About That Short Volatility Trade...

While the S&P has rallied to record highs, VIX futures have essentially marched in place

by Bernie Schaeffer

Published on Oct 2, 2018 at 7:33 AM

The long-suffering iPath S&P 500 VIX Short-Term Futures ETN (VXX) continued on Friday to hang (admittedly by just a thread) above its Jan. 11 low of $25.84, despite the increasing pressure of its overhead 10-day moving average. Last week's relatively unremarkable VXX action capped off a calendar quarter in which the fund, which is designed to mirror the performance of short-term Cboe Volatility Index (VIX) futures, fell nearly 28%.

With the early February "volatility melt-up" that sent VIX to its highest levels since August 2015 so far in Wall Street's rearview as to be a distant memory, the large speculators whose activity is tracked in the weekly Commitments of Traders (CoT) reports have once again gotten quite comfortable in their net short position on VIX futures. This group, which we monitor closely for their remarkable ability to mistime major volatility moves, has spent the past four weeks lingering around their largest net short position of the year on VIX futures (after a "sobering up" period from February through early May during which these investors were in a somewhat rare net long position).

While the S&P 500 Index (SPX) rallied about 4% from the end of July into its Sept. 20 record closing high, VIX futures pretty much just marched in place. For what it's worth, this would also imply that the volatility selling trade has not been a lucrative one over this same period.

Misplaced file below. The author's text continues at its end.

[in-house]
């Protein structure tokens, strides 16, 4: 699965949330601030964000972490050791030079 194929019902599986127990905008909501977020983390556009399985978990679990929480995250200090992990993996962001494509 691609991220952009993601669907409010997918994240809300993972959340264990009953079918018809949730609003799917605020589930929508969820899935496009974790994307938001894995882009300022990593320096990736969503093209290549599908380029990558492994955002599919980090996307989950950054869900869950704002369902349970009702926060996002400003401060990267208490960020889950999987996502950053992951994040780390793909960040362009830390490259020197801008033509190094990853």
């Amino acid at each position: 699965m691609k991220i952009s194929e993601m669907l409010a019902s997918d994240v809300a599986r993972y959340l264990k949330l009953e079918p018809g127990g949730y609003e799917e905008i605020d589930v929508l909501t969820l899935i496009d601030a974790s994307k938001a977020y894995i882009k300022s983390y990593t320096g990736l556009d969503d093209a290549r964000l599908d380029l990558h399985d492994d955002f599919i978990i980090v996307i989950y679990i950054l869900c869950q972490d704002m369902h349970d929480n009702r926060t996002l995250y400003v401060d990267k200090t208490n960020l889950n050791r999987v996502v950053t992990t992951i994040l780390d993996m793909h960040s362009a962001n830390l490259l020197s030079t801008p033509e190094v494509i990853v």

And this leads us to the question: "If it's approaching insanity to be selling volatility at current modest levels (when staring us in the face is a depiction of the disaster that most recently befell this trade in February 2018), how exactly can this trade possibly be described in circumstances under which a worthwhile positive return is not produced over a period of steady market rally to multiple new highs?"

The accompanying chart also depicts the palpable 2-point increase -- from the pre-February crisis period to the most recent months of the post-crisis period -- in the "floor" for the VIX futures (from 10 back then to 12 now). Perhaps this serves to lessen the chances for a rehashing of the February "accident," since volatility is now being sold at a level 2 points "less crazy" than it was in late 2017. But what does this increase in the futures' lower bound ultimately say about the prospective level of market volatility?

weekly vix futures chart

Subscribers to Bernie Schaeffer's Chart of the Week received this commentary on Sunday, September 30.

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